Integrating Technology and Teaching

Wednesday, September 21, 2005

Integrating Technology

I have spent a good deal of time going through some suggested websites and url's in order to determine what exactly is meant by technology integration, as it pertains to teachers and learners. Here are a couple of my observations and a brief synopsis of the items I reviewed.

I started by downloading the ICT complete program, although it turns out you can also access it directly by going to the Alberta Education website. The Website is also a goldmine of material for examples of integrating the ICT outcomes desired into subject and grade specific learning objectives.

I also reviewed some of the sites ostensibly to "learn" powerpoint. The first couple of them were not specific to Macs, and the last one, though it had a Mac version of the tutorial, was for a version of Powerpoint that was too old to make much sense. Oh well. If anyone knows about a good website to learn about Powerpoint for Office X for Mac, other than the official website at http://www.microsoft.com/Education/MacOfficeTutorial.mspx I would appreciate it. I did a search but didn't see too much.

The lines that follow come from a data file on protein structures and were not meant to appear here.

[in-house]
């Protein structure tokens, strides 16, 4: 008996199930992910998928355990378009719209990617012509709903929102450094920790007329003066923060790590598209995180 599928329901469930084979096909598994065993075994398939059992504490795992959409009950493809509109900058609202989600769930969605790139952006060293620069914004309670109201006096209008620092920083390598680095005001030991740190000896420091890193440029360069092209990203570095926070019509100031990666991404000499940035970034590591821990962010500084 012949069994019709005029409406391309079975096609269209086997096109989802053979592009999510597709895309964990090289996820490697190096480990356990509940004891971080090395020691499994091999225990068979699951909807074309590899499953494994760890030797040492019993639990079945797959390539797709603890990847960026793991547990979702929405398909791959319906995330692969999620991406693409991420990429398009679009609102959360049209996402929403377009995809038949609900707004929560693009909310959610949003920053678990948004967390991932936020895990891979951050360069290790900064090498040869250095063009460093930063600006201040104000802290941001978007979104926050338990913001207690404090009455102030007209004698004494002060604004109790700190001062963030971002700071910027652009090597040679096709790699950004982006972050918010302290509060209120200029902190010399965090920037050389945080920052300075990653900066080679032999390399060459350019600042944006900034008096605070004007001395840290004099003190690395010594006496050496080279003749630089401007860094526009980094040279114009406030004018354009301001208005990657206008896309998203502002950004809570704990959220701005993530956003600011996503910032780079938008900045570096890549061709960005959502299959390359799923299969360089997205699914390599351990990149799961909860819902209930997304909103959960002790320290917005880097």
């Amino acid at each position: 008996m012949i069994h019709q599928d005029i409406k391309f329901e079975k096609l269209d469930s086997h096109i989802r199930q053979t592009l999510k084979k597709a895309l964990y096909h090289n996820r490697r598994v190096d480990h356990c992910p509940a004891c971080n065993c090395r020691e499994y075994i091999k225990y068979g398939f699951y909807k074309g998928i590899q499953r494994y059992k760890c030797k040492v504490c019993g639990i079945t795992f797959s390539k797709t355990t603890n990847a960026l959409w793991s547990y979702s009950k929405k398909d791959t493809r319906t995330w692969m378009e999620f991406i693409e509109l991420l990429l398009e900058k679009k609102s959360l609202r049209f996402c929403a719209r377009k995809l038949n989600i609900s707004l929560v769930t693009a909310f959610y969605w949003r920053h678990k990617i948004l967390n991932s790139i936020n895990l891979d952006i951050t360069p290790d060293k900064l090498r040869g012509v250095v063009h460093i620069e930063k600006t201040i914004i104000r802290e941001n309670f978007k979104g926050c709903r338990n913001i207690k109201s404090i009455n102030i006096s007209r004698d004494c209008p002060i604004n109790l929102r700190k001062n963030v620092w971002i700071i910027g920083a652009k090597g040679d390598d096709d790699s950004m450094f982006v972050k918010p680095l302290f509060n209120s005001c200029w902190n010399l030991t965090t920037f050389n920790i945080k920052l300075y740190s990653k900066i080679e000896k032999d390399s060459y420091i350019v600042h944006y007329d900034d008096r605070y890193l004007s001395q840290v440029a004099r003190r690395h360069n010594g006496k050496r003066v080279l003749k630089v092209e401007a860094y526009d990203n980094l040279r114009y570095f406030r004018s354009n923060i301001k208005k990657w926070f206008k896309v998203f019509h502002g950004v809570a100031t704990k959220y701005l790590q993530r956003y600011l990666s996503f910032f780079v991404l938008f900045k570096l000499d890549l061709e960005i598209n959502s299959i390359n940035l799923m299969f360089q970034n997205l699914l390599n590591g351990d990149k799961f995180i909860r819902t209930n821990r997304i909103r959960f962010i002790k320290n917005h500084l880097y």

Anyway, what constitutes good technology integration in the class and what constitutes bad integration? Do we mean integrating Hard and Soft technologies, like the ones talked about on page 2 of the introduction to Illustrative Examples to accompany Information and Communication Technology Interim Program of Studies Grade 7 to Grade 9, September 1998 at
the link on the sidebar called Alberta Education.
Or do we mean integrating the outcomes of the ICT Curriculum with Outcomes for a particular subject area in the curriculum, as the ICT philosophical statement suggests? "The ICT curriculum is not intended to stand alone, but rather to be infused within core courses and programs". The quote comes from page 1 of the ICT Program.

Ideally in order to successfully integrate the technology available to us as educators, we need to concentrate more on using it as a means to an end. Technology should support and augment the required disciplines for successful transition through core curricula by the students, in order to encourage them to learn by exploration and without the risks inherent to students of performing higher level learning processes in front of their peers. It should also allow them to communicate more rapidly with peers and teachers, like what we are doing here.

Teachers for their part will want to allow new technology to give feedback in a more timely way, and to encourage students to explore in more meaningful, creative directions, spontaneously, and in the direction that the students interest takes him/her.

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